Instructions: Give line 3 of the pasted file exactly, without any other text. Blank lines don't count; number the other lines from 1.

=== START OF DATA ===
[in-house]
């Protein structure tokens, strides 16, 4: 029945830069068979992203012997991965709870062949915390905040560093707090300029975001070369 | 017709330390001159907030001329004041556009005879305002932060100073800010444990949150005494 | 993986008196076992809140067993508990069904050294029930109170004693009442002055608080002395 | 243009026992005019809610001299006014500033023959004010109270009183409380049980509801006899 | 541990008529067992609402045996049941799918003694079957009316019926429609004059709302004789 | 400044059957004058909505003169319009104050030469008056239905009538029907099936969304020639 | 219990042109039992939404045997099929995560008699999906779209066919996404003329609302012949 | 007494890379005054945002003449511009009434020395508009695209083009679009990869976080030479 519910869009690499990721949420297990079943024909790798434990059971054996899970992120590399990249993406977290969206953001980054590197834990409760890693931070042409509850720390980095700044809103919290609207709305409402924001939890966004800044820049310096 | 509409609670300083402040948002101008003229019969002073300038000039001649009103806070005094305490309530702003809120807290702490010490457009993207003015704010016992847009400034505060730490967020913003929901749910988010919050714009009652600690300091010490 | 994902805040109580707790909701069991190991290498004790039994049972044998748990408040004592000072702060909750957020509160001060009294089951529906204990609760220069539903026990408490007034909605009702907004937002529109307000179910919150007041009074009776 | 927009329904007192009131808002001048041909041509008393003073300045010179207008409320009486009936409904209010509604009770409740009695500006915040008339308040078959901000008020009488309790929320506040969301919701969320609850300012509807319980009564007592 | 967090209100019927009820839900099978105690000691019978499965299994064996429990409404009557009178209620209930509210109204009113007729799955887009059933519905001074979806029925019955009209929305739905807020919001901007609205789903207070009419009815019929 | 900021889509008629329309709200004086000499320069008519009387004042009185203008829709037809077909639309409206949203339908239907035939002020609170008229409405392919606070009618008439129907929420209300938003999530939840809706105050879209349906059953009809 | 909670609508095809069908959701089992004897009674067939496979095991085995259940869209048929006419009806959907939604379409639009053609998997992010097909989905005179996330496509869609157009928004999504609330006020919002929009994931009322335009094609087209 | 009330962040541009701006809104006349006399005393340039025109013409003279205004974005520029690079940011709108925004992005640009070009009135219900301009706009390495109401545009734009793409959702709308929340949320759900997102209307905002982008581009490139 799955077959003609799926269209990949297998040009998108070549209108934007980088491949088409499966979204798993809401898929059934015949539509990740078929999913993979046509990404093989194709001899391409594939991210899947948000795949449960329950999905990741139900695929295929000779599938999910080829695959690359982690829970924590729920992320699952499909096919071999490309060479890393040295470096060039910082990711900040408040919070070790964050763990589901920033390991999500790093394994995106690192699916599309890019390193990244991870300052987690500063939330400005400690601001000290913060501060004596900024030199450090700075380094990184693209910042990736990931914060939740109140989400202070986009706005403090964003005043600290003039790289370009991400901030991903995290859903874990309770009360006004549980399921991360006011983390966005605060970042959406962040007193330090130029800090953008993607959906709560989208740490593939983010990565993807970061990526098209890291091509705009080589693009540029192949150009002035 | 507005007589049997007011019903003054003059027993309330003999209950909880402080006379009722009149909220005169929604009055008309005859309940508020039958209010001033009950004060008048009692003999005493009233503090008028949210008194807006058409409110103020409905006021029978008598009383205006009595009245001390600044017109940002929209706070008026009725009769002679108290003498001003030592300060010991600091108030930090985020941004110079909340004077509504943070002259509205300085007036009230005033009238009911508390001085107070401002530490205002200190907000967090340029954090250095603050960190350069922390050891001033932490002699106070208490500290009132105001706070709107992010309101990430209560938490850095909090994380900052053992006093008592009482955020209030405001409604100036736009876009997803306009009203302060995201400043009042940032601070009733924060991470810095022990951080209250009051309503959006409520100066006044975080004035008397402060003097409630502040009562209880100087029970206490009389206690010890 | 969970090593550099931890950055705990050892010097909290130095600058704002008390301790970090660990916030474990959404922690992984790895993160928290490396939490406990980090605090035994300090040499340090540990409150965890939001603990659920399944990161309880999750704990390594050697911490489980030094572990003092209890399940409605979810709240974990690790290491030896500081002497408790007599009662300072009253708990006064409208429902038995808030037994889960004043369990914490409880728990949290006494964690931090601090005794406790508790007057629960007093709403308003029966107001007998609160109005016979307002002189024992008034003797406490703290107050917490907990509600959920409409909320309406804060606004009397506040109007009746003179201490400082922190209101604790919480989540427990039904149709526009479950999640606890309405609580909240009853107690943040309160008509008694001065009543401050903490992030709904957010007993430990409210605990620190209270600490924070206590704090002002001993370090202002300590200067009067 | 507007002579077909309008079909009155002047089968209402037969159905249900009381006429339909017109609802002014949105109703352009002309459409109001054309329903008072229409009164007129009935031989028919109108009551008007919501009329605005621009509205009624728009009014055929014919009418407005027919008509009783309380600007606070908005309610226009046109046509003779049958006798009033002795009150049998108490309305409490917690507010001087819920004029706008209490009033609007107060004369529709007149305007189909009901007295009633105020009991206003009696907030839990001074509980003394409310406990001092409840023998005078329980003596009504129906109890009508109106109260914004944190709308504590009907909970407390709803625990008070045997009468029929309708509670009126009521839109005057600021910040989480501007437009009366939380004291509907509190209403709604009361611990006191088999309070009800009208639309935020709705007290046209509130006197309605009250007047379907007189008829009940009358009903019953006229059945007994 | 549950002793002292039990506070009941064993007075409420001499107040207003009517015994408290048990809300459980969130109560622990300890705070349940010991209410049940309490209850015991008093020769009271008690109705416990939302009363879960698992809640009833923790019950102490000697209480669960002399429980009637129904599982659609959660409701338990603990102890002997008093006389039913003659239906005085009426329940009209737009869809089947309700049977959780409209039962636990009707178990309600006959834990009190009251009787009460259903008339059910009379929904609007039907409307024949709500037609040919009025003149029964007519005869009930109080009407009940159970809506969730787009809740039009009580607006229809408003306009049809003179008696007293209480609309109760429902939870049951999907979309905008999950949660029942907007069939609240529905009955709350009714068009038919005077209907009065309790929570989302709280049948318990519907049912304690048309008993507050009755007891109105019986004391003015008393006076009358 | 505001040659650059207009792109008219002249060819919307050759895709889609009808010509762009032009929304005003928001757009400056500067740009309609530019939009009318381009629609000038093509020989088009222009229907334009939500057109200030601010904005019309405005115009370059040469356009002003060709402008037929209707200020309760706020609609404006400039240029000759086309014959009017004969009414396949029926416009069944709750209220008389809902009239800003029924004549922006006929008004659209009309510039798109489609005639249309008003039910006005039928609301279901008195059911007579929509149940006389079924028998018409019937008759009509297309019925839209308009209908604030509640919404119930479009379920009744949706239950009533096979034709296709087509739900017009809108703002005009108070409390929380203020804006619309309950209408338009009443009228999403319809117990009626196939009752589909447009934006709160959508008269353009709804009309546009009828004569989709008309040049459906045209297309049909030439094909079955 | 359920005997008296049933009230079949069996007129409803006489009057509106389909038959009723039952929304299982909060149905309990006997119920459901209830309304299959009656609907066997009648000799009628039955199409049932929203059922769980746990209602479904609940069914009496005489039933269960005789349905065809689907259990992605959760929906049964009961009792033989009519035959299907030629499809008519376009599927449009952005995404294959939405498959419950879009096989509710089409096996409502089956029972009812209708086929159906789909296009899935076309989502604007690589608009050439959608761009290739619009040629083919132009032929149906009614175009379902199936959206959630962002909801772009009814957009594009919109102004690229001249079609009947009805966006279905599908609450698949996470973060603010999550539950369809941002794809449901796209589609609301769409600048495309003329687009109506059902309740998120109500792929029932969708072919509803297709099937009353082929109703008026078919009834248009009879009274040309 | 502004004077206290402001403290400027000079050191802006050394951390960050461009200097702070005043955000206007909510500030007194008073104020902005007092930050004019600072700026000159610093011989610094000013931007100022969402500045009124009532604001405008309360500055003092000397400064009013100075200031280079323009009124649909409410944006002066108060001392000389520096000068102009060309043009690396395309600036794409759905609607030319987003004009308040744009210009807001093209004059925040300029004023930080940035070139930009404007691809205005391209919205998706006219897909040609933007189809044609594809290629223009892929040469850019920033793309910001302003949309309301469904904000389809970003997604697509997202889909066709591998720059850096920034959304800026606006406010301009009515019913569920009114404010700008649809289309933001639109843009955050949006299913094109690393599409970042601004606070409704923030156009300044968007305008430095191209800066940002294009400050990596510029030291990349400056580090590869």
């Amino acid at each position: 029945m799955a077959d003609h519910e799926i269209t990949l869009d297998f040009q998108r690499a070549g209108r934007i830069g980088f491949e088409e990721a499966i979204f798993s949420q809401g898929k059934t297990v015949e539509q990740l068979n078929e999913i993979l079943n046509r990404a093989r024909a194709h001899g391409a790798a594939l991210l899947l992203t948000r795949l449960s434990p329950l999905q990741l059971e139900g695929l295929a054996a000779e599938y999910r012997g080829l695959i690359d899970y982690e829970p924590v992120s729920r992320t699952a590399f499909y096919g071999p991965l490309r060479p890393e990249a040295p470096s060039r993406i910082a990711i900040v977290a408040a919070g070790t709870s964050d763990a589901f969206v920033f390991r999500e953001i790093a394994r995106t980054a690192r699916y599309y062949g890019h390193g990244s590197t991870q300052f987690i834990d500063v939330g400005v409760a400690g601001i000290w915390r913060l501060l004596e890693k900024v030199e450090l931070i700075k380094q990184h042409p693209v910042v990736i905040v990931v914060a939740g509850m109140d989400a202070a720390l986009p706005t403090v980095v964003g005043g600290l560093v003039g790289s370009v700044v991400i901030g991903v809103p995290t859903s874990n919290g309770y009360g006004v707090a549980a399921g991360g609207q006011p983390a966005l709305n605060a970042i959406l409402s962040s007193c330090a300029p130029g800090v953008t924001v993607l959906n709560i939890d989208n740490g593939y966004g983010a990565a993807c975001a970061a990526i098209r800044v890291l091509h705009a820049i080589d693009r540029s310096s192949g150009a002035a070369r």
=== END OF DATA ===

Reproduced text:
């Amino acid at each position: 029945m799955a077959d003609h519910e799926i269209t990949l869009d297998f040009q998108r690499a070549g209108r934007i830069g980088f491949e088409e990721a499966i979204f798993s949420q809401g898929k059934t297990v015949e539509q990740l068979n078929e999913i993979l079943n046509r990404a093989r024909a194709h001899g391409a790798a594939l991210l899947l992203t948000r795949l449960s434990p329950l999905q990741l059971e139900g695929l295929a054996a000779e599938y999910r012997g080829l695959i690359d899970y982690e829970p924590v992120s729920r992320t699952a590399f499909y096919g071999p991965l490309r060479p890393e990249a040295p470096s060039r993406i910082a990711i900040v977290a408040a919070g070790t709870s964050d763990a589901f969206v920033f390991r999500e953001i790093a394994r995106t980054a690192r699916y599309y062949g890019h390193g990244s590197t991870q300052f987690i834990d500063v939330g400005v409760a400690g601001i000290w915390r913060l501060l004596e890693k900024v030199e450090l931070i700075k380094q990184h042409p693209v910042v990736i905040v990931v914060a939740g509850m109140d989400a202070a720390l986009p706005t403090v980095v964003g005043g600290l560093v003039g790289s370009v700044v991400i901030g991903v809103p995290t859903s874990n919290g309770y009360g006004v707090a549980a399921g991360g609207q006011p983390a966005l709305n605060a970042i959406l409402s962040s007193c330090a300029p130029g800090v953008t924001v993607l959906n709560i939890d989208n740490g593939y966004g983010a990565a993807c975001a970061a990526i098209r800044v890291l091509h705009a820049i080589d693009r540029s310096s192949g150009a002035a070369r």